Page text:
Nomad Hackers Recover $9 Million Of $190 Million Stolen

Nomad Hackers Recover $9 Million Of $190 Million Stolen

Nomad Hackers Recover $9 Million Of $190 Million Stolen

Unknown attackers who attacked the Nomad cross-chain bridge returned $9 million in cryptocurrencies to the project address

The hackers who hacked the Nomad cross-chain bridge returned about $9 million in cryptocurrencies to the developers. This is reported in the research firm PeckShield regarding transactions.

Source: twitter.com

Despite the return of $9 million, the vast majority of the stolen cryptocurrency still ends up in attackers’ wallets. As calculated by PeckShield, about 50% of the stolen $190 million continues to remain in at least three attackers’ wallets:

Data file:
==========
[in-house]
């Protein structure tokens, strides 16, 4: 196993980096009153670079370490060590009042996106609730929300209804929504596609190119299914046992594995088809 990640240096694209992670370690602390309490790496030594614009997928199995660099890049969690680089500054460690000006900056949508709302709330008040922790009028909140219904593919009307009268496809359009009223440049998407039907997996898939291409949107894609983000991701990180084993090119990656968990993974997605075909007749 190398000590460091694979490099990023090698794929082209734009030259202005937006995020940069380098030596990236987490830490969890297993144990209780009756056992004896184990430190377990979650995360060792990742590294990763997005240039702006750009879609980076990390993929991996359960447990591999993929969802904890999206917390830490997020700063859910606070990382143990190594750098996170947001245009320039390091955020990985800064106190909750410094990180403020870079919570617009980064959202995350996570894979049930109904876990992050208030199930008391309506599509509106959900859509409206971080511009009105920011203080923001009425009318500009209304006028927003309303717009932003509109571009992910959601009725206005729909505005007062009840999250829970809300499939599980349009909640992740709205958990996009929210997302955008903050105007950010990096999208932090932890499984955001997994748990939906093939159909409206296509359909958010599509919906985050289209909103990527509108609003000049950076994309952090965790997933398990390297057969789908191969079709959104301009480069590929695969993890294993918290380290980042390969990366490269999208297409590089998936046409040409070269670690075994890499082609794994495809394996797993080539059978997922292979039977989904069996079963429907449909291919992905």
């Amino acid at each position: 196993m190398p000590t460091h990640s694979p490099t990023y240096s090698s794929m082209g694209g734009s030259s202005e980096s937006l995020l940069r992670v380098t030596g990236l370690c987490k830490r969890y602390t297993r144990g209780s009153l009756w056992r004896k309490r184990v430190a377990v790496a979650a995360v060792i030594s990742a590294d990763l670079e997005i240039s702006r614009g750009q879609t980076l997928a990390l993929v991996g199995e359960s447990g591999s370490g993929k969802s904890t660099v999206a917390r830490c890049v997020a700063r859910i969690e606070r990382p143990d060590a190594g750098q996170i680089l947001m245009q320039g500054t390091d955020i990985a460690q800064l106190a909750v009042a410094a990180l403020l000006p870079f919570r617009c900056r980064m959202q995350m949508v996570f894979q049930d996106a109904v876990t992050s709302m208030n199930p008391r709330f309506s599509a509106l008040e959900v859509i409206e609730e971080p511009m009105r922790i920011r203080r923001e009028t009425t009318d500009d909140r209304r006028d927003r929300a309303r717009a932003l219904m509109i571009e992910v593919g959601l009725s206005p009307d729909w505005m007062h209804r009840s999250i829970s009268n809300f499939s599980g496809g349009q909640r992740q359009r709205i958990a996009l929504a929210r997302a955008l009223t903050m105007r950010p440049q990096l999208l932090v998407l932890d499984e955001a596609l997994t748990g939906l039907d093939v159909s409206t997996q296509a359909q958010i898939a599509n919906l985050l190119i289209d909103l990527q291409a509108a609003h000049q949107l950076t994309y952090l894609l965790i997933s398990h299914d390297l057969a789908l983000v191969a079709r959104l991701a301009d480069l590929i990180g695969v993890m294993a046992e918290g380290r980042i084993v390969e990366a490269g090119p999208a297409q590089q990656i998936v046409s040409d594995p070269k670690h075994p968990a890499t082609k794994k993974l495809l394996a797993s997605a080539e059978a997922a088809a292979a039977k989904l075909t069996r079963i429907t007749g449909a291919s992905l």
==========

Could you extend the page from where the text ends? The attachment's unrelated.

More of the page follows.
• 0x56D8…Aac4e3.
  • 0xB5C5…93590E.
  • 0xBF29…827179.

Under what conditions exactly did the hackers return the cryptocurrency and what exactly became the reason remains unknown. At the time of writing, Nomad did not comment on the return of some of the stolen cryptocurrencies.

Recall that the Nomad cross-chain bridge was hacked on August 2. For unknown reasons, the bridge configuration introduced the ability to receive 100 WBTC in exchange for the sent 0.01 WBTC.

In early 2022, Ethereum co-founder Vitalik Buterin said that blockchain applications should not strive for unity through cross-chain bridges since the price of compatibility will increase in the number of vulnerabilities.

According to him, during a 51% attack, attackers can violate the integrity of the conversion of incompatible cryptocurrencies. For example, when controlling the network, an attacker can cancel a transaction based on the results of the conversion between tokenized assets (for example, SOL /WETH). In this case, the attacker will have more cryptocurrencies in his hands, but the collateral in the cross-chain application itself no longer corresponds to the 1:1 model. 

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